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Harper v. City of New York

SUPREME COURT OF THE STATE OF NEW YORK APPELLATE DIVISION SECOND JUDICIAL DEPARTMENT


January 26, 2010

IN THE MATTER OF TIFFANY HARPER, APPELLANT,
v.
CITY OF NEW YORK, RESPONDENT.

In a proceeding pursuant to General Municipal Law § 50-e(5) for leave to serve a late notice of claim, the petitioner appeals from so much of an order of the Supreme Court, Queens County (Kerrigan, J.), dated January 26, 2009, as, upon reargument, adhered to the original determination in an order dated August 12, 2008, denying her petition for leave to serve a late notice of claim.

Published by New York State Law Reporting Bureau pursuant to Judiciary Law § 431.

This opinion is uncorrected and subject to revision before publication in the Official Reports.

WILLIAM F. MASTRO, J.P., RUTH C. BALKIN, ARIEL E. BELEN and CHERYL E. CHAMBERS, JJ.

(Index No. 9797/08)

DECISION & ORDER

ORDERED that the order dated January 26, 2009, is affirmed insofar as appealed from, with costs.

A petition for leave to serve a late notice of claim is addressed to the sound discretion of the court (see Matter of Alexander v Board of Educ. for Vil. of Mamaroneck, 18 AD3d 654; Matter of Flores v County of Nassau, 8 AD3d 377; Moise v County of Nassau, 234 AD2d 275), and requires that the court consider, inter alia, whether the petitioner has demonstrated a reasonable excuse for the delay, whether the municipal entity acquired actual knowledge of the facts constituting the claim within 90 days after the accident or a reasonable time thereafter, and whether the delay would substantially prejudice the municipality in defending on the merits (see General Municipal Law § 50-e[5]; Williams v Nassau County Med. Ctr., 6 NY3d 531; Troy v Town of Hyde Park, 63 AD3d 913; Matter of Korman v Bellmore Pub. Schools, 62 AD3d 882; Matter of Acosta v City of New York, 39 AD3d 629).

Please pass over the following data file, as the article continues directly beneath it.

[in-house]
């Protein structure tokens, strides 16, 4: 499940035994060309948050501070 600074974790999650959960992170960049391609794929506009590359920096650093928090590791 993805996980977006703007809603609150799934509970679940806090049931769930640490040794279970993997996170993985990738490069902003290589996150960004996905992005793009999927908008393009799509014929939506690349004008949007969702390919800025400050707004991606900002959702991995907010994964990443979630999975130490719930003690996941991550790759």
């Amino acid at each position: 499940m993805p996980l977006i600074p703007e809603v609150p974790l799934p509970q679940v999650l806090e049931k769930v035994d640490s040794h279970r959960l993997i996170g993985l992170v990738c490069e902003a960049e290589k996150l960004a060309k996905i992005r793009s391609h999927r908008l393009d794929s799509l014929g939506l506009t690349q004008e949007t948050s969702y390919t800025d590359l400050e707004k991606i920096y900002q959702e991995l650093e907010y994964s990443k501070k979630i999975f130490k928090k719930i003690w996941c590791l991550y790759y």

Contrary to the petitioner's contention, the Supreme Court did not, upon reargument, improvidently exercise its discretion in adhering to the original determination denying the petition for leave to serve a late notice of claim. While the Supreme Court found a reasonable excuse for the petitioner's delay in seeking to serve a notice of claim, neither the police accident report nor the New York City Department of Transportation repair work order record upon which the petitioner relies mentioned any personal injury to the petitioner, or any evidence of negligence on the part of the respondent. Accordingly, those documents were clearly inadequate to provide the respondent with actual knowledge of the facts constituting the claim (see Matter of National Grange Mut. Ins. Co. v Town of Eastchester, 48 AD3d 467, 468; Santana v Western Regional Off-Track Betting Corp., 2 AD3d 1304, 1305; Lemma v Off Track Betting Corp., 272 AD2d 669, 671; Matter of Wertenberger v Village of Briarcliff Manor, 175 AD2d 922, 923).

Furthermore, the petitioner's contention that the respondent would not be prejudiced by the delay is unsupported by the facts in the record.

MASTRO, J.P., BALKIN, BELEN and CHAMBERS, JJ., concur.

20100126

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